The 3D time-of-flight (ToF) cameras have recently received a lot of attention due to their wide range of applications. Despite remarkable advancements in ToF imaging, state-of-the-art ToF cameras are still afflicted by the power hungriness of their illumination sources. To tackle this problem, we exploited existing lighting infrastructure, which ensures the ubiquitous presence of modulated light sources in indoor spaces that serve as opportunity illuminators. We explored the bistatic geometry for passive imaging using the pulse-based ToF
approach. Our work is inspired by the recentlyintroducedvisible lightcommunication (VLC) or lightfidelity
(Li-Fi) infrastructure. VLC allows the infrastructure to provide indoor simultaneous illumination, communication, and sensing (SICS). To this end, we designed a bistatic geometry for the purpose of attaining passive 3D imaging. Such capabilities are achieved by exploiting the pulse shape of the autocorrelation function of real optical signals generated by VLC/Li-Fi modules (e.g., OpenVLC and LiFiMAX). We demonstrated passive imaging by means of matched filtering. In this work, we also studied different sampling strategies in the time-shift domain, including uniform, random, and sparse rulers, which is another step forward toward preserving high depth accuracy with a minimal number of measurements. The proposed methodology achieved successful depth reconstruction with negligible root-mean-square error (RMSE) for the low signal-to-noise ratio (SNR) of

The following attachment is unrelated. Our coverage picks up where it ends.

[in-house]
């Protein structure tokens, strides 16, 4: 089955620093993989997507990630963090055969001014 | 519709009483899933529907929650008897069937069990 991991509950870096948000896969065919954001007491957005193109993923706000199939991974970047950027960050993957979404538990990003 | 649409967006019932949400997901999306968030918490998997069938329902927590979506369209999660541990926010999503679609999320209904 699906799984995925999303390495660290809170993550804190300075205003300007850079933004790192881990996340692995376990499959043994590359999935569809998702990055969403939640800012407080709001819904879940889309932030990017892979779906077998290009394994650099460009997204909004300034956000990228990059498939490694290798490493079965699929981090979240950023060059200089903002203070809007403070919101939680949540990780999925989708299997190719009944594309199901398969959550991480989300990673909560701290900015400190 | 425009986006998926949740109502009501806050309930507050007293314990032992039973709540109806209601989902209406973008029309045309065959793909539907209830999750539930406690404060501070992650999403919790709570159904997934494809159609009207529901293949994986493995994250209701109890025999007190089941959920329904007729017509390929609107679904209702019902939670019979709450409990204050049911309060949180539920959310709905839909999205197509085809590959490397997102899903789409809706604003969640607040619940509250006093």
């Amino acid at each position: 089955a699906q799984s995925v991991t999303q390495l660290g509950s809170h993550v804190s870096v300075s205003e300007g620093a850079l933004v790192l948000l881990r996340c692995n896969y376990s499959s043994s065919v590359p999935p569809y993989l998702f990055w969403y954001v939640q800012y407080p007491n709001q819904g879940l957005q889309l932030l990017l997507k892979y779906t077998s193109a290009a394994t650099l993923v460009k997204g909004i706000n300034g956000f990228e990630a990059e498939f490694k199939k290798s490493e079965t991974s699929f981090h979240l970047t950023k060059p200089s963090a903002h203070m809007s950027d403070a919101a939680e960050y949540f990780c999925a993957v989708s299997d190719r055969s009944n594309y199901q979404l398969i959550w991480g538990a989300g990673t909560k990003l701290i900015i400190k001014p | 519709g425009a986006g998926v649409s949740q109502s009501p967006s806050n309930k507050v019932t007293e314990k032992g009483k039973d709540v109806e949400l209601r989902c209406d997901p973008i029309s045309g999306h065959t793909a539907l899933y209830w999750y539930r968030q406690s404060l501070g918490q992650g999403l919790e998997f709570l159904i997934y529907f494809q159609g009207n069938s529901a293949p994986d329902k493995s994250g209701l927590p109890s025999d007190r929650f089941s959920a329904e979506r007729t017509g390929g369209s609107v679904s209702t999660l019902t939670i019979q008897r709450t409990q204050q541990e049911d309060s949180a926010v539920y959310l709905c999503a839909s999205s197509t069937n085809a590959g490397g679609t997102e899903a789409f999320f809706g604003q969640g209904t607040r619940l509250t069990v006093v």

themeasurements. Parametricmodels, such as Gaussian and sum of sines, are used to characterize the cross correlation functions and allow for robust parametric depth retrieval froma fewmeasurements.Moreover,we attained a 20-mm worst case error for a target at 25 cm. The experiment proved that the bistatic passive depth reconstruction is feasible.
Keywords: Depth imaging, Li-Fi, time-of-flight (ToF), visible light communication (VLC)